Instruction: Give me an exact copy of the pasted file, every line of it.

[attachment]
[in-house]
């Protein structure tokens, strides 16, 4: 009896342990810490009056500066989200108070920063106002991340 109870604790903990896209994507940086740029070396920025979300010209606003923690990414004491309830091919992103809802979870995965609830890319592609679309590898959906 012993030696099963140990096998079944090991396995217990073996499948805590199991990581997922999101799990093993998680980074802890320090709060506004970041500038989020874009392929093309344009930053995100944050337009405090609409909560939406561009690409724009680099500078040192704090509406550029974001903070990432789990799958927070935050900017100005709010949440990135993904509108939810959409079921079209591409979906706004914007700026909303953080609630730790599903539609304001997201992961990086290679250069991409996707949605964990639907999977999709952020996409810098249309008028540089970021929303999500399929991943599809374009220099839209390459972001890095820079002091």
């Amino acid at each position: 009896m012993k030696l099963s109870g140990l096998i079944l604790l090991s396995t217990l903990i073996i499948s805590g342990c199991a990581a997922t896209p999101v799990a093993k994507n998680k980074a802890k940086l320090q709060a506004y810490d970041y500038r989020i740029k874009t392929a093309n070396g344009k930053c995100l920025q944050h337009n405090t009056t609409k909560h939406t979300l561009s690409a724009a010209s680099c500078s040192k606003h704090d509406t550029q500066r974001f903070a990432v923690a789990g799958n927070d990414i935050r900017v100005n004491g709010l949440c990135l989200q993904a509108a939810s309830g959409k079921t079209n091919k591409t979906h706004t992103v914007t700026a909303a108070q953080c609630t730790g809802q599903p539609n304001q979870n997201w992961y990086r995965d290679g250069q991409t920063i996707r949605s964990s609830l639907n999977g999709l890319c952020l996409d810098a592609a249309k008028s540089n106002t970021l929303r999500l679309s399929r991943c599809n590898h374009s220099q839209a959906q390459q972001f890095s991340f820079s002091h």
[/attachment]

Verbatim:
[in-house]
């Protein structure tokens, strides 16, 4: 009896342990810490009056500066989200108070920063106002991340 109870604790903990896209994507940086740029070396920025979300010209606003923690990414004491309830091919992103809802979870995965609830890319592609679309590898959906 012993030696099963140990096998079944090991396995217990073996499948805590199991990581997922999101799990093993998680980074802890320090709060506004970041500038989020874009392929093309344009930053995100944050337009405090609409909560939406561009690409724009680099500078040192704090509406550029974001903070990432789990799958927070935050900017100005709010949440990135993904509108939810959409079921079209591409979906706004914007700026909303953080609630730790599903539609304001997201992961990086290679250069991409996707949605964990639907999977999709952020996409810098249309008028540089970021929303999500399929991943599809374009220099839209390459972001890095820079002091």
């Amino acid at each position: 009896m012993k030696l099963s109870g140990l096998i079944l604790l090991s396995t217990l903990i073996i499948s805590g342990c199991a990581a997922t896209p999101v799990a093993k994507n998680k980074a802890k940086l320090q709060a506004y810490d970041y500038r989020i740029k874009t392929a093309n070396g344009k930053c995100l920025q944050h337009n405090t009056t609409k909560h939406t979300l561009s690409a724009a010209s680099c500078s040192k606003h704090d509406t550029q500066r974001f903070a990432v923690a789990g799958n927070d990414i935050r900017v100005n004491g709010l949440c990135l989200q993904a509108a939810s309830g959409k079921t079209n091919k591409t979906h706004t992103v914007t700026a909303a108070q953080c609630t730790g809802q599903p539609n304001q979870n997201w992961y990086r995965d290679g250069q991409t920063i996707r949605s964990s609830l639907n999977g999709l890319c952020l996409d810098a592609a249309k008028s540089n106002t970021l929303r999500l679309s399929r991943c599809n590898h374009s220099q839209a959906q390459q972001f890095s991340f820079s002091h």